5 Conversations To Have With Your Partner Before You Have Your Baby
Communication is key to any relationship, and if you are anything like me, all your communication skills (at least your diplomatic ones) will be temporarily removed during childbirth. I was tired. And hormonal. And had laser focus on being a new mother, putting most every other important thing in my life on the backburner. Like, the waaaaay back burner. I’m three months postpartum and am starting to see flickers of being able to once again use my big girl words. Until now, I attribute all success with my partner and our virgin parenting to the conversations we had before our baby arrived.
One thing is certain, you can plan until your planner falls apart, but you never truly know how things will go until your baby arrives. However, that doesn’t mean you can’t set goals for how you will feed your child. Maybe you’ve always wanted to breastfeed? Or maybe that’s not an option for you? Either way, discuss your goals with your partner in advance. If you exclusively breastfeed, this may prevent him or her from being able to assist with feedings. Does this bother them? Will they feel left out? If so, work out a solution before your baby arrives. Having this debate to the music of a hungry, crying newborn is probably not the most effective time.
You never realize how important sleep is until you don’t get any. Sleep deprivation will make the most sane person lose their marbles, so discuss how you intend to handle overnight newborn care.
Exclusive breastfeeders may not be able to elicit overnight help with feedings, but that doesn’t mean you have to go it alone. Your partner can help by retrieving the baby for you. He can do middle of the night diaper changes and even rock him back to sleep once his midnight snack concludes.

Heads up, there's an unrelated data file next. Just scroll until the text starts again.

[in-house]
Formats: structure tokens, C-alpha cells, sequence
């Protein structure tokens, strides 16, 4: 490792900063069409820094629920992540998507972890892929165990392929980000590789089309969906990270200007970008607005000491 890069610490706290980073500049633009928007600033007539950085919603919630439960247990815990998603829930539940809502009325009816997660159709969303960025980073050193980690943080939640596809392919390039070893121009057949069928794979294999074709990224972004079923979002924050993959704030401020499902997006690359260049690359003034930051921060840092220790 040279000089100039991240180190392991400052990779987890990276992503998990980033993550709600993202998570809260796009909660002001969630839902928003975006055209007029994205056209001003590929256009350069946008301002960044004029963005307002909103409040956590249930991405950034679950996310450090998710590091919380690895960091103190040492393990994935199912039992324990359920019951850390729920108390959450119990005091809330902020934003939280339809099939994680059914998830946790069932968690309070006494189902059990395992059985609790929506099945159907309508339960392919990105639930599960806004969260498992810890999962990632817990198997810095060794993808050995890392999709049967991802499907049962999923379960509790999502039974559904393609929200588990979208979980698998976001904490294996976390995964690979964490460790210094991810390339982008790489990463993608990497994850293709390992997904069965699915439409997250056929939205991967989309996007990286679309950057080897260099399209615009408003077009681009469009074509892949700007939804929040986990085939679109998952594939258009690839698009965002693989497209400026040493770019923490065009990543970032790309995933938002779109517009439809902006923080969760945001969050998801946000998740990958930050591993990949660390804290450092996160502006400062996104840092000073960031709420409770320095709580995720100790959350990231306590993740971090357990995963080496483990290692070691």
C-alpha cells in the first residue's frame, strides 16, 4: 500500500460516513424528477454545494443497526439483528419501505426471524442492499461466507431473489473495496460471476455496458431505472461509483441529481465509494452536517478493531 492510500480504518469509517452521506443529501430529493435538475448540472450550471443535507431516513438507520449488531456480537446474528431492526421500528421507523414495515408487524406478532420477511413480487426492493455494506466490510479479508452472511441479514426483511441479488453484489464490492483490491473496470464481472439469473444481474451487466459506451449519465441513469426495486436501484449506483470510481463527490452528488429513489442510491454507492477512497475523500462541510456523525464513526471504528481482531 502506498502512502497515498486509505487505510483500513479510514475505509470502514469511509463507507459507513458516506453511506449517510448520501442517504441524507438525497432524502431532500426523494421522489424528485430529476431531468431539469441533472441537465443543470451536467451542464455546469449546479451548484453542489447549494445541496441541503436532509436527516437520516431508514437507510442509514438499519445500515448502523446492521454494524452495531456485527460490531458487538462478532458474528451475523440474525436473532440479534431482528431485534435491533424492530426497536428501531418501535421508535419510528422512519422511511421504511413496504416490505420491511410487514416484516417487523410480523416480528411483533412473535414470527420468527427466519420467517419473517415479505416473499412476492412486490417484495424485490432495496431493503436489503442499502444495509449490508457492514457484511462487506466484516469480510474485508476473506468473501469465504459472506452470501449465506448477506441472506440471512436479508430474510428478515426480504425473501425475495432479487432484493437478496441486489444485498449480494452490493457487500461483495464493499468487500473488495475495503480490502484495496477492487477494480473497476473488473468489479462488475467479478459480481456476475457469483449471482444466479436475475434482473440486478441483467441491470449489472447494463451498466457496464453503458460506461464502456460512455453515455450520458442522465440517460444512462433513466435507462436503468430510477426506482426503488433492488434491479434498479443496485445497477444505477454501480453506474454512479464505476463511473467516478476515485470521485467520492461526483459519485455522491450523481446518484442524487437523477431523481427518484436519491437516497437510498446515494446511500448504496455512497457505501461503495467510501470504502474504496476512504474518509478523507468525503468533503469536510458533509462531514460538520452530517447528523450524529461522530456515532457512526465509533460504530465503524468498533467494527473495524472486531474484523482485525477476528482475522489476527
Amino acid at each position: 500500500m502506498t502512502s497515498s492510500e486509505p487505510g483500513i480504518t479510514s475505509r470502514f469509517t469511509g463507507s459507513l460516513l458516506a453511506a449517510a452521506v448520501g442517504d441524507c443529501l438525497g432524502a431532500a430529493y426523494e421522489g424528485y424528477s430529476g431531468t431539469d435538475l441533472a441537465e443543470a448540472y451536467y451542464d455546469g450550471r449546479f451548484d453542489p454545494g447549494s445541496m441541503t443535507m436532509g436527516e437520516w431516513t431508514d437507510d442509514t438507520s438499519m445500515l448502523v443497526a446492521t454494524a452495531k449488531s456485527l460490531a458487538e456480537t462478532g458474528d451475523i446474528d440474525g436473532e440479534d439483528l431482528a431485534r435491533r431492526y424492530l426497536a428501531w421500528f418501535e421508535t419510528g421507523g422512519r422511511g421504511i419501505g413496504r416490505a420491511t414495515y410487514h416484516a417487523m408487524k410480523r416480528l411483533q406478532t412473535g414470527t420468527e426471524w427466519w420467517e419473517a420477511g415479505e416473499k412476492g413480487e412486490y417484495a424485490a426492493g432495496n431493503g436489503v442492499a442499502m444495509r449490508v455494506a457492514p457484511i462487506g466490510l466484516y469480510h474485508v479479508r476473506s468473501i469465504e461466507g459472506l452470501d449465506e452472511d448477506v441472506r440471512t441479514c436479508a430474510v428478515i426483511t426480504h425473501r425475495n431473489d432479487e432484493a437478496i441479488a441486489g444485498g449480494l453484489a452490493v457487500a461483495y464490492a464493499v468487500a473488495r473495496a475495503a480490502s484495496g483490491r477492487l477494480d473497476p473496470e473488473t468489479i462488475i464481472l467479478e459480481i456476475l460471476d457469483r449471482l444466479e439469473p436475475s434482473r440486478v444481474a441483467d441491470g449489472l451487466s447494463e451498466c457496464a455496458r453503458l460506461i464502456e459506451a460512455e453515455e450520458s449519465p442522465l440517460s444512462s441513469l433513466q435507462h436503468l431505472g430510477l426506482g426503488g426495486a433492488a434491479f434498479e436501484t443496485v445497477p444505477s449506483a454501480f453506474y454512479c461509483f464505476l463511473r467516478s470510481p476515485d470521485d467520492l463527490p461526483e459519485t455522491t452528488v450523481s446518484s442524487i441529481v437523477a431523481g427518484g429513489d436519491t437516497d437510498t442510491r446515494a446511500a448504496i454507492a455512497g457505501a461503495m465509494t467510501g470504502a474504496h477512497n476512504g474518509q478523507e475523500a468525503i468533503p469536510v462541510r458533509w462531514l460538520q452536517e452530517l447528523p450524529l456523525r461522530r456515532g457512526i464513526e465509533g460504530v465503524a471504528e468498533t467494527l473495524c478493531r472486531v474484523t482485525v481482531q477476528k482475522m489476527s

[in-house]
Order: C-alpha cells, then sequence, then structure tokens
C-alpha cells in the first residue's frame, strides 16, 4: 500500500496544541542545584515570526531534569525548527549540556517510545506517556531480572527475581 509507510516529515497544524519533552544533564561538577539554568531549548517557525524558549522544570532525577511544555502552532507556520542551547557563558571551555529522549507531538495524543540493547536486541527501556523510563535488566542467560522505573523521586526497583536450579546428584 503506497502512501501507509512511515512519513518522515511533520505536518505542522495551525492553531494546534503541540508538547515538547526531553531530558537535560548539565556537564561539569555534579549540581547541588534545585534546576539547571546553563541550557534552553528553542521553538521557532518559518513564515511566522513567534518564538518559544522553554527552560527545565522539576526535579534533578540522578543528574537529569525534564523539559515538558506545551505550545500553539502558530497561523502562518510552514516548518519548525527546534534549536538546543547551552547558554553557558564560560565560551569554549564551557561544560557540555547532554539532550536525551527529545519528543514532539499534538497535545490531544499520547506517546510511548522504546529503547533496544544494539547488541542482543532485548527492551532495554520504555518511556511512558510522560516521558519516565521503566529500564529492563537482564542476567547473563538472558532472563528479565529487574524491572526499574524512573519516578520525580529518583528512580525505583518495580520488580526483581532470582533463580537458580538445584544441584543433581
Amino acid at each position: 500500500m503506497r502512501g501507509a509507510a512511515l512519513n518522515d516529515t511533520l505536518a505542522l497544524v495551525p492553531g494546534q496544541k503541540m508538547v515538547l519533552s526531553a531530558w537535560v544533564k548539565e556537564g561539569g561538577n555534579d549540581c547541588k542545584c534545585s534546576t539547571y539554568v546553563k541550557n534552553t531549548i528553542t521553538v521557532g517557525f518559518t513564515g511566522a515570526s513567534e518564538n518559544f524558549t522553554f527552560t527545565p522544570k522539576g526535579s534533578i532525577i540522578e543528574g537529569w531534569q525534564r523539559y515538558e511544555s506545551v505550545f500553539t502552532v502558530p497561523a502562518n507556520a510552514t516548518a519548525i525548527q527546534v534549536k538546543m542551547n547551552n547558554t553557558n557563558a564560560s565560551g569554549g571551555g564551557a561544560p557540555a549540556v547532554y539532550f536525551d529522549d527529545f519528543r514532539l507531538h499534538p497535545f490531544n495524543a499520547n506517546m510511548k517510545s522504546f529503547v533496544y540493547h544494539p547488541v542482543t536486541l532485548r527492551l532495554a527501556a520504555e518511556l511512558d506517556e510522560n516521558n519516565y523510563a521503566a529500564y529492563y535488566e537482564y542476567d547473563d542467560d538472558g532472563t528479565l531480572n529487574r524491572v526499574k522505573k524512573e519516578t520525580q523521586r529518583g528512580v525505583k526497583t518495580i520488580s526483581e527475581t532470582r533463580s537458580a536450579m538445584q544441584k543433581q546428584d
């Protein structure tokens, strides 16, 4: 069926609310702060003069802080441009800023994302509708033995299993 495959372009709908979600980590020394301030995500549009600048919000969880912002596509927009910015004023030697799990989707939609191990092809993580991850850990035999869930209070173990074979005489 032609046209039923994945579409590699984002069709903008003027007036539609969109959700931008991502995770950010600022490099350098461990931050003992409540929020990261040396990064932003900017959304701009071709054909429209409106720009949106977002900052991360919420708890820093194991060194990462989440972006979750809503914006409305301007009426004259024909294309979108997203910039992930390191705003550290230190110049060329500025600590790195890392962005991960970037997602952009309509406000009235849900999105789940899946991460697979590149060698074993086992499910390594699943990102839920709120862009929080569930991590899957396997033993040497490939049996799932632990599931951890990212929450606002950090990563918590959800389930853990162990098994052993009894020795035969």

If your baby takes a bottle, one of you could take all the night shifts, or you could outline a time frame. For example, all feeding that take place before 3:00 a.m. might be your responsibility and feedings from 3:00 a.m. to 7:00 a.m. would be your partner’s. No matter the method, create a game plan. Trust me, the conversation will be far more civilized if you have it before 2:30 in the morning.
Where will your baby sleep during those first few weeks? What about the first year? Whether it be a family bed, a bassinet, a crib, or basket, or whether it be in your room, the nursery, or hallway, it is important to be on the same page with your partner. Maybe you plan to co-sleep for the first year, or share your bedroom for a few months, or maybe you start off with your little one in the crib? Regardless, put together a loose plan. If you intend to transition your baby’s original sleeping conditions after a few months, discuss this with your partner so you have support when it comes time to make the change.
Nothing brings about company quite like having a new bundle of joy in your home! Do you prefer a few weeks alone with your baby, or would you like help from a trusted friend or family member? Do you want to show off your baby to visitors, or would you prefer to keep things low key? Communicate your wishes to your partner, and make sure his or her intentions match your own. If not, develop a compromise before. Your partner can help relay your wishes to friends and family in advance, taking one less thing off your plate.
As much as you wish you could bask in the glow of being a new mother, normal life inevitably happens. Your dishes will pile up more than ever before with baby bottles and breast pump parts. Your trash will be full of wipes and diapers and paper plates (if you are trying to offset your dirty dishes), and your laundry will double overnight with burp rags and the onesies your baby’s diaper didn’t protect. Put a temporary survival plan in place. If you are lucky enough to have willing houseguests, they will take some of this burden off your plate, but if not, it is up to you and your partner to keep things afloat. Let him or her choose their chore(s). Maybe they tackle trash and dishes and you take on laundry and walking the dog?
Whatever your “plan”, it is meant to be broken, tweaked, and adjusted. Don’t panic if things don’t go the way you imagined. Just be sure to discuss these potential communication killers with your partner in advance to hopefully avoid a sleep deprived, hormonal, new mom meltdown.
Cheers to your growing family!